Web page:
October 06, 2014

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This is not to say that paranoia doesn”€™t have its place. Except for maybe Alex Jones, I”€™d be the first to tell you that the term “€œconspiracy theory”€ is loaded and manipulative. There have been proven conspiracies throughout world history, and if you have the remotest apprehension of human nature, it is childishly naïve to believe that human beings in power won”€™t do everything to maintain that power. To believe that people in very high places have our best interests in mind rather than theirs is to swallow the daffiest conspiracy theory ever concocted. Only a fool would believe that the CIA receives an unspecified black budget to keep itself awash in donuts and coffee. All things considered, it’s better to be paranoid than gullible.

After all, the use of ethnic bioweapons is a matter of historical record. Nepalese rulers purposely kept the Terai forest infected with malaria because the natives there were genetically immune to the disease while potential intruders from the Ganges plains weren”€™t. And if you aren”€™t already sick to death of hearing about the Tuskegee experiment, I”€™m sure that Hollywood will make another dozen or so movies about it in case you forget.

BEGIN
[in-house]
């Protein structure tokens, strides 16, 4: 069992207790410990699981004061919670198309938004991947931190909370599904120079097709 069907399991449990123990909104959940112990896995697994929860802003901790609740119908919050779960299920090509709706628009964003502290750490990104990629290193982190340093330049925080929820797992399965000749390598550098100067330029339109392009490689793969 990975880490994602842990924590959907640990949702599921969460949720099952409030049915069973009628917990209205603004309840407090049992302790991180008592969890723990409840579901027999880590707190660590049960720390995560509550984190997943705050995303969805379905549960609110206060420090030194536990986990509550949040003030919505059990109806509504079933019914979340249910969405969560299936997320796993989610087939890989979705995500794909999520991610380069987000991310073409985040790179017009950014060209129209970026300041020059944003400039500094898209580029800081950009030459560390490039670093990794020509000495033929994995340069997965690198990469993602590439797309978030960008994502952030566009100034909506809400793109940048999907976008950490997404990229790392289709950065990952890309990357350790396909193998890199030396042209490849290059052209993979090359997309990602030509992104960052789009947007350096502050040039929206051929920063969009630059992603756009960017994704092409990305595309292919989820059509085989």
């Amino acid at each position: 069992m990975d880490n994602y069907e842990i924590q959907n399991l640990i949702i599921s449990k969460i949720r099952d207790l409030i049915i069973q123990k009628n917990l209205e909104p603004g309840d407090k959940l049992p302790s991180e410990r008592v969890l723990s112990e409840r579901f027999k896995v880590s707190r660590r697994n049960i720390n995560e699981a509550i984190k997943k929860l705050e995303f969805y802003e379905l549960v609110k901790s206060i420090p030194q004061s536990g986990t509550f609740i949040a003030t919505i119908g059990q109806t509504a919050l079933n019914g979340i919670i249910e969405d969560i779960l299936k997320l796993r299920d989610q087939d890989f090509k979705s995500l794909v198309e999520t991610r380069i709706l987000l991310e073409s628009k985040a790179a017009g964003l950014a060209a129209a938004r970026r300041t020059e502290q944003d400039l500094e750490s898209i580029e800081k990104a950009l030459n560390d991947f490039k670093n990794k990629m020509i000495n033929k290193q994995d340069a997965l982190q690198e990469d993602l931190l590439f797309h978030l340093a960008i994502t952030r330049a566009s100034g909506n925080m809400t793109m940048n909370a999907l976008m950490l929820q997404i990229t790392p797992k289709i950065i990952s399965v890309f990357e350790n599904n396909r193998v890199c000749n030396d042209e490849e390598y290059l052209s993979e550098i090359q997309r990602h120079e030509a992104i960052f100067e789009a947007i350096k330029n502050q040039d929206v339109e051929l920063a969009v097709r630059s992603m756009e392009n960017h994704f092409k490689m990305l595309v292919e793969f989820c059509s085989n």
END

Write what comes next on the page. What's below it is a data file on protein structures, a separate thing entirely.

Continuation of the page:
But there’s a crucial difference between real conspiracies and really dumb conspiracy theories. If American authorities really sought to depopulate Africa”€”rather than, say, America”€”with Ebola, it”€™d make no sense for high rollers such as Barack Obama to have such a blasé, it-can”€™t-happen-here, open-door policy that allowed a handful of Ebola cases to start leaking onto these shores in the late summer. If people such as Louis Farrakhan and Cyril Broderick are indeed CIA puppets, it is far less likely that this is some grand conspiracy to annihilate black people than it is to make them look silly.


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